The Committee calls for a fair, consensus-based international solution at the OECD level which contributes to achieving fair taxation principles and fair revenues for small and large countries alike
International trade is governed by a complex mixture of global rules agreed under World Trade Organization and bilateral and multilateral agreements. The free trade agreements are having a growing impact on citizens' rights. Under the Lisbon Treaty, EU trade policy must be conducted within the framework of the principles and objectives of the Union’s external action, including promotion of the rule of law, human rights and sustainable development.
We believe that this trend should be a guiding principle in EU trade negotiations and in trade relations. The fact that we at the EESC reconcile the positions and views of business, workers, professionals, farmers, consumers and other important stakeholders contributes real added value. We are in a position to efficiently relay the opinions of civil society and interest groups to international policy-makers both during negotiations and in the implementation of trade agreements. We have set up a Follow-up Committee on International trade to ensure that civil society has a say in the shaping of EU trade policy. We are also managing the Domestic Advisory groups set up under the trade and sustainable development chapters of the EU "new generation" trade agreements. These groups, composed of civil society representatives (from inside and outside the EESC) are responsible for identifying trade and sustainable development-related problems in the implementation of a trade agreement.
An effective solution for taxation of businesses in the digitalised economy should be found at the global level, to prevent further unilateral action and to ensure sustainable growth, investment, tax certainty and fairness, international tax experts and civil society representatives stated at a hearing held by the European Economic and Social Committee (EESC) on 29 January.
The condition of the European economy, completing the Single Market, trade and Brexit – these are the top issues for European employers' organisations in the forthcoming months. On 29 March 2017, the Directors-General and Secretaries-General of BusinessEurope, EuroCommerce and Copa-Cogega presented their priorities and debated with the members of the EESC Employers' Group.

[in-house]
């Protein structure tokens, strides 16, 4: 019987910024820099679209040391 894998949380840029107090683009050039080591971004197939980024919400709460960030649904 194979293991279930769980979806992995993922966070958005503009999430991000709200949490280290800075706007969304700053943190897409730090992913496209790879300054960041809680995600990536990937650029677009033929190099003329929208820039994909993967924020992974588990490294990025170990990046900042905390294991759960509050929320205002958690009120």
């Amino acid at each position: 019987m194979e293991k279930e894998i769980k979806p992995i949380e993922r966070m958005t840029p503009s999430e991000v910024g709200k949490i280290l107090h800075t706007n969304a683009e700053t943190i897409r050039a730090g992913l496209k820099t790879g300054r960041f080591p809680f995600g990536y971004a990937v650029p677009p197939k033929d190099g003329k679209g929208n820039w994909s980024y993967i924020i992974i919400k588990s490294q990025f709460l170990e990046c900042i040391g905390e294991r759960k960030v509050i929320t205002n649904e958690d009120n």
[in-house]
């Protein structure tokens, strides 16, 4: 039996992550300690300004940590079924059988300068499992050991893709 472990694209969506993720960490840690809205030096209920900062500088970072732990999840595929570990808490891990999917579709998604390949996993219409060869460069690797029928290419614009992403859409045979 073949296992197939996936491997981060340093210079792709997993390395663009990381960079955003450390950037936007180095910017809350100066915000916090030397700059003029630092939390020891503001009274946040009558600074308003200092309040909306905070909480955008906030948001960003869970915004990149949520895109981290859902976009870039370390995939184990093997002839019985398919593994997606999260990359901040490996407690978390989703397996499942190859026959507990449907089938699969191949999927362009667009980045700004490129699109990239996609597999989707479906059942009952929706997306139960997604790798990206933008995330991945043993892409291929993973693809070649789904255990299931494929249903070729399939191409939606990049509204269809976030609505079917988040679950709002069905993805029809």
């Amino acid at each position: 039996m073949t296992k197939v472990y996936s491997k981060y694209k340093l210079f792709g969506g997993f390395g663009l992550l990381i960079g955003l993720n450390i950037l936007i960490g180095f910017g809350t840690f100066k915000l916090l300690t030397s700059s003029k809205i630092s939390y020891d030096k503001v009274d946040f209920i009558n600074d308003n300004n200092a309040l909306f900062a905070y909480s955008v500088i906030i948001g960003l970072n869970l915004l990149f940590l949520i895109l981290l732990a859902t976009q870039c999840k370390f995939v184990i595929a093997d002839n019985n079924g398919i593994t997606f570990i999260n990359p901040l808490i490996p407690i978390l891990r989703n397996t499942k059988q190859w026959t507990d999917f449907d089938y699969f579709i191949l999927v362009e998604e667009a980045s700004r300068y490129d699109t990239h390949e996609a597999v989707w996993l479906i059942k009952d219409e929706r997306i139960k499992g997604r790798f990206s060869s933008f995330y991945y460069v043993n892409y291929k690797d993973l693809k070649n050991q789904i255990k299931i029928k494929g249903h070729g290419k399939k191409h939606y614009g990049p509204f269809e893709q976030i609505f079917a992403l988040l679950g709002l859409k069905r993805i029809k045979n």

The EU-China Round Table's 14th meeting was hosted by the EESC in Brussels on 18-19 May 2016. The Round Table was set up in 2007 following a Decision taken by the 9th EU-China Summit, which acknowledged that the exchanges and cooperation between the EESC and its Chinese counterpart, the China Economic and Social Council (CESC), formed an integral part of the EU-China relationship. Topics on the agenda included ...
The EU-China Round Table's fifteenth meeting took place in Beijing from 28 to 30 June 2017, marking 10 years since it was first set up. The theme of the 2-day meeting of delegations from the EESC and the China Economic and Social Council (CESC) was “Partnership for Growth, Civilization of mutual benefit”. The main topics of debate were innovation as a driver for economic vitality, trade, investment and social and labour rights, summed up in a joint statement.
The EESC warns against granting China market economy status (MES) and calls on the European institutions to promote fair international competition and actively defend European jobs and European values with efficient trade defence instruments (TDIs). In its opinion, the EESC points to the disastrous impact a possible ...
EESC calls on Commissioner Malmström to ensure EU industry and jobs are protected from unfair imports.
The 2nd meeting of the EU-Ukraine Civil Society Platform took place on 11 February 2016 in EESC premises in Brussels. During the meeting, a debate was held assessing the state of play in the implementation of the EU-Ukraine Association Agreement, and two reports, prepared by both sides, were discussed and adopted – on energy policy and on the rule of law, with a focus on fight against corruption. A Joint Declaration was adopted at the end of the meeting to be forwarded to the EU-Ukraine Association Council, the Association Committee, the Parliamentary Association Committee and other relevant bodies both in Ukraine as well as in the EU.
After the entry of force of CETA, Commissioner Malmstrom said she intends to "immediately open a broad debate based on thorough consultation of all stakeholders including EU Member States, Members of the European Parliament, Members of the European Economic and Social Committee and civil society". In this context, the European Commission asked the EESC to organise a discussion on a position paper, which was prepared by the European Commission on the assessment and possible options for improvement of the functioning of the TSD chapters, which focused on substantive provisions, institutional mechanisms, civil society participation and dispute settlement. The event was organised in the framework of this position paper.
With a view to gather expert input during the preparatory process for this opinion from a wide range of stakeholders - civil society organisations, think tanks, and EU institutions included - a hearing was organised at the EESC premises on the legislative proposal of the European Commission on the establishment of a framework for screening of foreign direct investments into the European Union. The proposal aims to enable the EU Member States and the Commission to screen foreign direct investment on the grounds of security or public order.